Zwangswirtschaft Becomes Full-Blown Socialism

First make the company unprofitable by price controls, then blackmail it by revoking its concessions, then steal it – that seems to have been the playbook of  Argentina's government regarding YPF Repsol.

President Christina Fernandez-Kirchner noted in her press conference on the seizure that

 

Argentina will manage YPF “professionally,” Fernandez said, adding that the country is one of the few that doesn’t control its own oil.

Deputy Economy Minister Axel Kicillof will help De Vido to run the company, according to Fernandez.

[..]

Argentina is expropriating YPF for the “public good,” a government official said in yesterday’s speech.

 

By this she means: Argentina is one of the few countries where the oil industry was not yet fully nationalized, as if that were a bad thing. The reality of the situation is that the high share of government control all over the world over the oil industry has created a major supply problem, as governments can not possibly 'manage oil companies professionally'. As all state-owned enterprises, nationalized oil firms are inefficient and wasteful – they are not businesses, they are bureaucracies. To wit, a bureaucrat – the deputy economy minister – will now 'help to run the company'.

The stock market's assessment of the seizure speaks for itself:

 

 

 

 


 

YPF's stock market capitalization has collapsed. Note that the bounce late in the day was occasioned by speculation that the seizure will be subjected to international arbitration to obtain full value of YPF's Argentine assets. Whether Argentina will feel bound by such arbitration is a different matter – click chart for better resolution.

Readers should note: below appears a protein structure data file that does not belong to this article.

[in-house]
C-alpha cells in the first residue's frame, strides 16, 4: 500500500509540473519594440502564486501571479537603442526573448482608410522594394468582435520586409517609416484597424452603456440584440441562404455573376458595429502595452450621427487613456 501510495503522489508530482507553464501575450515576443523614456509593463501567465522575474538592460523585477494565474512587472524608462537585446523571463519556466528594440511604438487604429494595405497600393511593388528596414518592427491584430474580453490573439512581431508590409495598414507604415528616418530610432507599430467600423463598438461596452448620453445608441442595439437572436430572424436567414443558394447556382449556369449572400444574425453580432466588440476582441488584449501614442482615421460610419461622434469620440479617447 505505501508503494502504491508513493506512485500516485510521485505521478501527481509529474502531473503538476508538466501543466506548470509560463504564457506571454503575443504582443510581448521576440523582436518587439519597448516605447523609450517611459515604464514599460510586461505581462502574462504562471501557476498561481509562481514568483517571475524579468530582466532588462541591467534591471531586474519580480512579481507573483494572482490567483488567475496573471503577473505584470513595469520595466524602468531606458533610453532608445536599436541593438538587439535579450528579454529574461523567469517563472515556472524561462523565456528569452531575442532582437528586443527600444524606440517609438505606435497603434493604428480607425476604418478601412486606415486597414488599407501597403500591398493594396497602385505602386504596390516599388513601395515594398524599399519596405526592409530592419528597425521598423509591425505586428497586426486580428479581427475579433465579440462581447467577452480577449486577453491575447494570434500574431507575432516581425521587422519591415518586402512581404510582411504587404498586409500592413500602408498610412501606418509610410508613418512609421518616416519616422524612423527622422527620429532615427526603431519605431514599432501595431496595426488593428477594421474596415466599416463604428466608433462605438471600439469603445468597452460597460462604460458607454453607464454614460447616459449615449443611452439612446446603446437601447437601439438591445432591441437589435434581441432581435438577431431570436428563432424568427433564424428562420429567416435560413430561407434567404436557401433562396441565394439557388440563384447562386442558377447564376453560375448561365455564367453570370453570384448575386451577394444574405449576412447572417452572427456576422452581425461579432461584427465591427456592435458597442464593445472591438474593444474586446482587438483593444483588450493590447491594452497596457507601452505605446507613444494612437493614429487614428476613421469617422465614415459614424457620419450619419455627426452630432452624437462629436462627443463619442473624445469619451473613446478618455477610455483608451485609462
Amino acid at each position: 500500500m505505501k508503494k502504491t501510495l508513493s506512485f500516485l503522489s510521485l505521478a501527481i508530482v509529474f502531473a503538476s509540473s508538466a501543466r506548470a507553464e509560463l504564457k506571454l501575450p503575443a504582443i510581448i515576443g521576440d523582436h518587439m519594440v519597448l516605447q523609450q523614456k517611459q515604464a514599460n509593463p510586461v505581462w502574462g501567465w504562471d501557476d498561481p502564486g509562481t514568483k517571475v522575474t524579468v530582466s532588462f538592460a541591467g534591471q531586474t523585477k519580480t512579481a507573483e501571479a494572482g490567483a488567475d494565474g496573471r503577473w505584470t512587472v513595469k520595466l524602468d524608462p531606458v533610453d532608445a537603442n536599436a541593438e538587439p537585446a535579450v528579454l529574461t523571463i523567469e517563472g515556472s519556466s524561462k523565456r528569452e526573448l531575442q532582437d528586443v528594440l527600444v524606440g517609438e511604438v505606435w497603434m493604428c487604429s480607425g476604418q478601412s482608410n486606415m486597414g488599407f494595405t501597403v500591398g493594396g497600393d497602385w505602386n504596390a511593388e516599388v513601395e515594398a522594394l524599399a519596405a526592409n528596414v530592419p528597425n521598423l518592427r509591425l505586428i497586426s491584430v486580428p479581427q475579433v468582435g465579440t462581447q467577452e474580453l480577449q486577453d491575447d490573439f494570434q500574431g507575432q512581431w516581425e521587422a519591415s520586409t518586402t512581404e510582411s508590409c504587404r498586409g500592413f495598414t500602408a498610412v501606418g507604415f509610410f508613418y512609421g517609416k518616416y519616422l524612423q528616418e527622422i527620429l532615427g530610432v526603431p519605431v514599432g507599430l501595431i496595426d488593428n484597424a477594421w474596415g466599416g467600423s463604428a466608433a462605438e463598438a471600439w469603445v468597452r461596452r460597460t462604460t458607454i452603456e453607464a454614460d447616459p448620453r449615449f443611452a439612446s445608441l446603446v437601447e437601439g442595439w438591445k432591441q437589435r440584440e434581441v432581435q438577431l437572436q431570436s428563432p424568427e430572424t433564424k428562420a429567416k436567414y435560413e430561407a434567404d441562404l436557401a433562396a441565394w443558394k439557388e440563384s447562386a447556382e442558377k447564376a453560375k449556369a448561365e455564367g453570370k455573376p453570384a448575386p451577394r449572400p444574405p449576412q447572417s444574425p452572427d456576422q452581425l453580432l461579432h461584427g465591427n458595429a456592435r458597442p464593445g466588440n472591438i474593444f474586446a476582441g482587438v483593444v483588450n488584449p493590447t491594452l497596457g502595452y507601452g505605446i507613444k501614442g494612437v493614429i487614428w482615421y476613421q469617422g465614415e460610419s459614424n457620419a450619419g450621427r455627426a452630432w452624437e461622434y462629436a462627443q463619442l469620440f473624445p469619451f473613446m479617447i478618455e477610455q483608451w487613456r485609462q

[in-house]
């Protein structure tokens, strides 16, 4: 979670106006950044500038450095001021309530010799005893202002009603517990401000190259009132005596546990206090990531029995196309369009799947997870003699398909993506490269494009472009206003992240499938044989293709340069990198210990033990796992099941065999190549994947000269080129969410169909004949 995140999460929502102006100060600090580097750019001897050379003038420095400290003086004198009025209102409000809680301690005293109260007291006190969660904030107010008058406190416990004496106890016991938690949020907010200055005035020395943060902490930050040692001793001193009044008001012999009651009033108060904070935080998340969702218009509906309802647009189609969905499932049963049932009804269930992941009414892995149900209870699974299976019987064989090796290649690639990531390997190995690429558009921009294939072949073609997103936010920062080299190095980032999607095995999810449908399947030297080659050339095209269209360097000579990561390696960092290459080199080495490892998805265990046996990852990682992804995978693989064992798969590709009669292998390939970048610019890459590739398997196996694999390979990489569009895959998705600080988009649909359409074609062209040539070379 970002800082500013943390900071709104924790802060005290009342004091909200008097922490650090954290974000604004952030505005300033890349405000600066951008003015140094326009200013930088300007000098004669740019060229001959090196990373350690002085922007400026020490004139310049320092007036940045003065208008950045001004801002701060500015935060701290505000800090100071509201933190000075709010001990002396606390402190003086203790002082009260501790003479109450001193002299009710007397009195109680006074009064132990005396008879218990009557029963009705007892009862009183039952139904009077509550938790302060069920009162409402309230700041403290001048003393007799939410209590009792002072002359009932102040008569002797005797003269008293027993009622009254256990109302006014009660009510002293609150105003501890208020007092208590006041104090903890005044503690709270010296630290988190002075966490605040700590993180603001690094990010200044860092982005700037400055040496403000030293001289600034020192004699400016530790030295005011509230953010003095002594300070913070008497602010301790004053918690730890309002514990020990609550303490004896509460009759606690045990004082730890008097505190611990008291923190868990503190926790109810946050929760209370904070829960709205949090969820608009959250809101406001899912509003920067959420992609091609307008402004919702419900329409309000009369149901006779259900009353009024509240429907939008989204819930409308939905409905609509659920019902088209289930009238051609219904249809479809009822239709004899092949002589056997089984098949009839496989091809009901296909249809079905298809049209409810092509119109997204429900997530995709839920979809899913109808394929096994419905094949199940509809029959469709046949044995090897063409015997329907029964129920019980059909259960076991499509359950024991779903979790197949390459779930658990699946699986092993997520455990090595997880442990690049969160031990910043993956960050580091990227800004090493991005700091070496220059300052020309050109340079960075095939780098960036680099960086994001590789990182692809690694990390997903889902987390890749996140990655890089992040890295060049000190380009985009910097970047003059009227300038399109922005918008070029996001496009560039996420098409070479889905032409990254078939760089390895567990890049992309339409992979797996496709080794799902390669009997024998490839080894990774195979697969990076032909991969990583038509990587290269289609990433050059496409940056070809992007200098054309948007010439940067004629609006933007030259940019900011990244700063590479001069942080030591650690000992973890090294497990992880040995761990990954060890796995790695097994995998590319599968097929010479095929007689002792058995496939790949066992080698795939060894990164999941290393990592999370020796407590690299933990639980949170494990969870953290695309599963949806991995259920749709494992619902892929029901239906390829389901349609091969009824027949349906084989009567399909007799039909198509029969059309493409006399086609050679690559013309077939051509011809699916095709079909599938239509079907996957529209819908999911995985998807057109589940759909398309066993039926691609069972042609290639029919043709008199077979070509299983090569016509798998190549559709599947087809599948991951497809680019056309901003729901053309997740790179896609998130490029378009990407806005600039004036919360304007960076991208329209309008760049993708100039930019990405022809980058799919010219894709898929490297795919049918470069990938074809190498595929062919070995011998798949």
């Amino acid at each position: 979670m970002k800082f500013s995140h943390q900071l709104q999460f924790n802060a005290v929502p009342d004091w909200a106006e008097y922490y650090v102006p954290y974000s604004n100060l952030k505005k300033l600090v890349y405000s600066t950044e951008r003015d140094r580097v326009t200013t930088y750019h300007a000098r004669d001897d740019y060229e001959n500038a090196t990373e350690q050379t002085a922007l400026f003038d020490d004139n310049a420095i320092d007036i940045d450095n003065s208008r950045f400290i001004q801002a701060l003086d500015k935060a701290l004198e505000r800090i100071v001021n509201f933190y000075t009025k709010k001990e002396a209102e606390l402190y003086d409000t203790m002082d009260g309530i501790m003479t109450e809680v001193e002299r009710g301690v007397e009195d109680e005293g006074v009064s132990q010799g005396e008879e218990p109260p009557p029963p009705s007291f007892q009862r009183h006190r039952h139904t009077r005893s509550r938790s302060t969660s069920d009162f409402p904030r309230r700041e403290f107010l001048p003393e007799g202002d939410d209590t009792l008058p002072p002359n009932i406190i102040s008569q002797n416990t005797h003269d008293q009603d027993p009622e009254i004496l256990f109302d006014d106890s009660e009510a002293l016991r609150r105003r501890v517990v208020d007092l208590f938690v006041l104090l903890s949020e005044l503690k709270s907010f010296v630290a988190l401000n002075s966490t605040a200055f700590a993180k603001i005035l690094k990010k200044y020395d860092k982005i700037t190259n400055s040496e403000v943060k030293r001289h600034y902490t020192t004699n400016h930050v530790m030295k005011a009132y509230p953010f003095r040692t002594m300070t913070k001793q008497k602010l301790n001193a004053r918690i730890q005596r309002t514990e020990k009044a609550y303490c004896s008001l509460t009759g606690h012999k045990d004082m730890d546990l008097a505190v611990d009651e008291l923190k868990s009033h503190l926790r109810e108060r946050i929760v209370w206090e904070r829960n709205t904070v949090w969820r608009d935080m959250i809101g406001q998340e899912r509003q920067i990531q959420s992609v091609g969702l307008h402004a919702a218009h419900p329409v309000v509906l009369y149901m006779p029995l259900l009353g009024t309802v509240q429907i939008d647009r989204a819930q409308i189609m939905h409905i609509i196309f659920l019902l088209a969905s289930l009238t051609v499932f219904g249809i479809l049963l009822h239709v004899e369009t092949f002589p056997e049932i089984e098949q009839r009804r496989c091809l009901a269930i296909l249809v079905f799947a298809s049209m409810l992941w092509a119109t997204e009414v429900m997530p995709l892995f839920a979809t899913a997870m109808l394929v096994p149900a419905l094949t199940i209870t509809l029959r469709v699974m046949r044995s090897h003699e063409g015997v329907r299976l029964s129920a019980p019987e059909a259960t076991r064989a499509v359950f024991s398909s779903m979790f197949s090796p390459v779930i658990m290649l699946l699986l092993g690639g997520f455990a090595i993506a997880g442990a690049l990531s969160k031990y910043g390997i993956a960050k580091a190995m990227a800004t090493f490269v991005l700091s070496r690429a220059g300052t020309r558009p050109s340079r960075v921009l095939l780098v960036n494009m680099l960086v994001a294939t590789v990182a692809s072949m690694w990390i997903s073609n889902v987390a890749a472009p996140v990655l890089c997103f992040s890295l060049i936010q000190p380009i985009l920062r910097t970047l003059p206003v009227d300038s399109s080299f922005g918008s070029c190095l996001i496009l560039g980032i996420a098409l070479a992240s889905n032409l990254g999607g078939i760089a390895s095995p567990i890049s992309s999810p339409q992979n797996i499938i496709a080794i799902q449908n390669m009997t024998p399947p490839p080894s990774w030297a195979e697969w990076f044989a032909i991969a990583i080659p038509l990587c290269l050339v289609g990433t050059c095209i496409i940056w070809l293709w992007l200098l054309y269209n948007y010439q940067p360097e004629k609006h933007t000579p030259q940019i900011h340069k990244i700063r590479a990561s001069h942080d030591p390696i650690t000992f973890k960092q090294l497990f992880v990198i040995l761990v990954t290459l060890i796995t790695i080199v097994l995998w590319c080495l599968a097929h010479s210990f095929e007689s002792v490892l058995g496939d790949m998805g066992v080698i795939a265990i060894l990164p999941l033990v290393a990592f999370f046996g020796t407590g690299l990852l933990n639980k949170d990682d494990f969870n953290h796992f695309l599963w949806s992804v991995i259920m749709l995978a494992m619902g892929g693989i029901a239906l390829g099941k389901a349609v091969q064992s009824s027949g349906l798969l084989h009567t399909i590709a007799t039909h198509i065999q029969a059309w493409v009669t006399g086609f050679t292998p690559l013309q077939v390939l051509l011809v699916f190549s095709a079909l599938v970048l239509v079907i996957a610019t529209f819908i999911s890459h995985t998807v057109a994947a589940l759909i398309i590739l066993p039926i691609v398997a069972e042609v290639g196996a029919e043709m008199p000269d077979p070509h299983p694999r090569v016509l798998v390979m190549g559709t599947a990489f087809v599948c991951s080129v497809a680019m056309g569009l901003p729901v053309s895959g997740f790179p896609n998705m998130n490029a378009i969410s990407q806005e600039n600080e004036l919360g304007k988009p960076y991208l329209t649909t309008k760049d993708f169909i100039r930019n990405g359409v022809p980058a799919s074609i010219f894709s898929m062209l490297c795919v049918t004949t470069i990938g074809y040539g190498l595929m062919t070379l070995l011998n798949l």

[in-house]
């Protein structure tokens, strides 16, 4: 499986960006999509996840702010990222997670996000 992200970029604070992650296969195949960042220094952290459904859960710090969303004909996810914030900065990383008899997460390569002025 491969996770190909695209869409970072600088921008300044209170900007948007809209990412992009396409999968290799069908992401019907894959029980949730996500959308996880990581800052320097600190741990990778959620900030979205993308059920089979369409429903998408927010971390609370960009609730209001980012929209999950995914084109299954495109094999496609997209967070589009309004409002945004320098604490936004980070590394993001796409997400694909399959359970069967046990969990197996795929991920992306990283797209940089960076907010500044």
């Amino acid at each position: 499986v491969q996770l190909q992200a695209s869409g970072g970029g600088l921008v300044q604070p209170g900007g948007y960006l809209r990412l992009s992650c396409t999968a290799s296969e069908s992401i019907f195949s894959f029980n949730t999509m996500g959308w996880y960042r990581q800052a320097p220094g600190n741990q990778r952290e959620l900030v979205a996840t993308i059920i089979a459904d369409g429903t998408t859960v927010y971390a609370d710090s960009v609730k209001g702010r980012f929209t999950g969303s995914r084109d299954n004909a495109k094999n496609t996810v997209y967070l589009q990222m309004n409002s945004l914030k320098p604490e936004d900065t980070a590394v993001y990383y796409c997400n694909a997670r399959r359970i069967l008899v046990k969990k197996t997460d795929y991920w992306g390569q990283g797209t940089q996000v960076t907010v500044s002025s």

As several commentators have observed, this seizure makes Argentina into an even bigger pariah than it  already was following the default in the early 2000ds.

To argue, as Fernandez-Kirchner does, that it is happening 'for the good of the country' is beyond ludicrous. In all likelihood YPF will now become a demesne and feeding trough for her political cronies. Oil production will probably collapse even further (it is already in deep trouble due to the government's price controls).

A few snips from the Bloomberg article linked above highlight the problems created by the seizure:

 

“They are going to be closing the country as an investment destination,” Anish Kapadia, an analyst at Tudor Pickering Holt & Co. in London, said yesterday in a telephone interview from the city. “What’s surprising is that they are expropriating assets rather than going through a fair market means to get hold of a stake in the company. That sets a terrible precedent.”

Argentina, which defaulted on a record $95 billion of debt in 2001, needs to regain control of Buenos Aires-based YPF to avoid becoming “an unviable country,” after oil production slumped, Fernandez said to the accompaniment of cheers from supporters at the presidential palace. Compensation for the seizure will be determined by the National Appraisal Tribunal, Fernandez said, without giving more details.”